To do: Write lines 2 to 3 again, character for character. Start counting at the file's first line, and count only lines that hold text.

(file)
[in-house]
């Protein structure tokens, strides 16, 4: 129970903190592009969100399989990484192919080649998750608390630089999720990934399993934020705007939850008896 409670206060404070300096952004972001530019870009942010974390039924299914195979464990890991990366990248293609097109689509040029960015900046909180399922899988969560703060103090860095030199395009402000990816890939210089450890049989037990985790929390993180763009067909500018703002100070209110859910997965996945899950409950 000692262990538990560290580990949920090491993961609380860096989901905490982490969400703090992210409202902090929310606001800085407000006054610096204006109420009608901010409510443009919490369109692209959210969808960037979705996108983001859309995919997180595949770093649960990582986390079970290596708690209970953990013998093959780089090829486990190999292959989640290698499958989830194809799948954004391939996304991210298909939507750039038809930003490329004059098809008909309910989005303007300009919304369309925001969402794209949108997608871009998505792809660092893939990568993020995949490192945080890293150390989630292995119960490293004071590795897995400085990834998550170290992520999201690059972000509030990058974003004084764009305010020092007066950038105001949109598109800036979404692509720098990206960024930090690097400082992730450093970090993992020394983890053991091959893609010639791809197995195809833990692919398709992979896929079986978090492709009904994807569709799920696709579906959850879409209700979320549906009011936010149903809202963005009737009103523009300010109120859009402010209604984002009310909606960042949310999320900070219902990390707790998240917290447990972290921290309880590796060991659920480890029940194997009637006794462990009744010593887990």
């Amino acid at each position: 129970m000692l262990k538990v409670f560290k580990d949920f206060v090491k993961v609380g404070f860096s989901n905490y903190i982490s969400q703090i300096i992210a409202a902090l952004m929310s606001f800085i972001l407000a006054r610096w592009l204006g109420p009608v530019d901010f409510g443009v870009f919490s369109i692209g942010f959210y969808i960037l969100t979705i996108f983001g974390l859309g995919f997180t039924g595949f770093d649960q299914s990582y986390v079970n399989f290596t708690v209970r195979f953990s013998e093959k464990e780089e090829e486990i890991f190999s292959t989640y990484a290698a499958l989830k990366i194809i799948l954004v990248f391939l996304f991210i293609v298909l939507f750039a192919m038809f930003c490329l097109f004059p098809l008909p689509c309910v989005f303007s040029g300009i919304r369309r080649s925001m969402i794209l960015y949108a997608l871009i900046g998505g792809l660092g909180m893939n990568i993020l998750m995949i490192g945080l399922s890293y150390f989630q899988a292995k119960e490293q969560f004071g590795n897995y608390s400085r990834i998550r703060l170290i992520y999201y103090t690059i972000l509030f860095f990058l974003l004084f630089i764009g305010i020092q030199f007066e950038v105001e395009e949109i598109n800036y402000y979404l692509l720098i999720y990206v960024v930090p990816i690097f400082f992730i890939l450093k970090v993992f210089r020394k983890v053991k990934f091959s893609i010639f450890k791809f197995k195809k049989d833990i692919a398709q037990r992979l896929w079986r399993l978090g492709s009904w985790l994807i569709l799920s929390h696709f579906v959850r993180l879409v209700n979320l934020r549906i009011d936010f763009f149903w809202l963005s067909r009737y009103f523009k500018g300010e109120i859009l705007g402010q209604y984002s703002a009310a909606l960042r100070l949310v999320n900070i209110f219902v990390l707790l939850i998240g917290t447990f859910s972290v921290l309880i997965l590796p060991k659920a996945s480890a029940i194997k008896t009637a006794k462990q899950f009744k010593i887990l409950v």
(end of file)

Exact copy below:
């Protein structure tokens, strides 16, 4: 129970903190592009969100399989990484192919080649998750608390630089999720990934399993934020705007939850008896 409670206060404070300096952004972001530019870009942010974390039924299914195979464990890991990366990248293609097109689509040029960015900046909180399922899988969560703060103090860095030199395009402000990816890939210089450890049989037990985790929390993180763009067909500018703002100070209110859910997965996945899950409950 000692262990538990560290580990949920090491993961609380860096989901905490982490969400703090992210409202902090929310606001800085407000006054610096204006109420009608901010409510443009919490369109692209959210969808960037979705996108983001859309995919997180595949770093649960990582986390079970290596708690209970953990013998093959780089090829486990190999292959989640290698499958989830194809799948954004391939996304991210298909939507750039038809930003490329004059098809008909309910989005303007300009919304369309925001969402794209949108997608871009998505792809660092893939990568993020995949490192945080890293150390989630292995119960490293004071590795897995400085990834998550170290992520999201690059972000509030990058974003004084764009305010020092007066950038105001949109598109800036979404692509720098990206960024930090690097400082992730450093970090993992020394983890053991091959893609010639791809197995195809833990692919398709992979896929079986978090492709009904994807569709799920696709579906959850879409209700979320549906009011936010149903809202963005009737009103523009300010109120859009402010209604984002009310909606960042949310999320900070219902990390707790998240917290447990972290921290309880590796060991659920480890029940194997009637006794462990009744010593887990």
């Amino acid at each position: 129970m000692l262990k538990v409670f560290k580990d949920f206060v090491k993961v609380g404070f860096s989901n905490y903190i982490s969400q703090i300096i992210a409202a902090l952004m929310s606001f800085i972001l407000a006054r610096w592009l204006g109420p009608v530019d901010f409510g443009v870009f919490s369109i692209g942010f959210y969808i960037l969100t979705i996108f983001g974390l859309g995919f997180t039924g595949f770093d649960q299914s990582y986390v079970n399989f290596t708690v209970r195979f953990s013998e093959k464990e780089e090829e486990i890991f190999s292959t989640y990484a290698a499958l989830k990366i194809i799948l954004v990248f391939l996304f991210i293609v298909l939507f750039a192919m038809f930003c490329l097109f004059p098809l008909p689509c309910v989005f303007s040029g300009i919304r369309r080649s925001m969402i794209l960015y949108a997608l871009i900046g998505g792809l660092g909180m893939n990568i993020l998750m995949i490192g945080l399922s890293y150390f989630q899988a292995k119960e490293q969560f004071g590795n897995y608390s400085r990834i998550r703060l170290i992520y999201y103090t690059i972000l509030f860095f990058l974003l004084f630089i764009g305010i020092q030199f007066e950038v105001e395009e949109i598109n800036y402000y979404l692509l720098i999720y990206v960024v930090p990816i690097f400082f992730i890939l450093k970090v993992f210089r020394k983890v053991k990934f091959s893609i010639f450890k791809f197995k195809k049989d833990i692919a398709q037990r992979l896929w079986r399993l978090g492709s009904w985790l994807i569709l799920s929390h696709f579906v959850r993180l879409v209700n979320l934020r549906i009011d936010f763009f149903w809202l963005s067909r009737y009103f523009k500018g300010e109120i859009l705007g402010q209604y984002s703002a009310a909606l960042r100070l949310v999320n900070i209110f219902v990390l707790l939850i998240g917290t447990f859910s972290v921290l309880i997965l590796p060991k659920a996945s480890a029940i194997k008896t009637a006794k462990q899950f009744k010593i887990l409950v």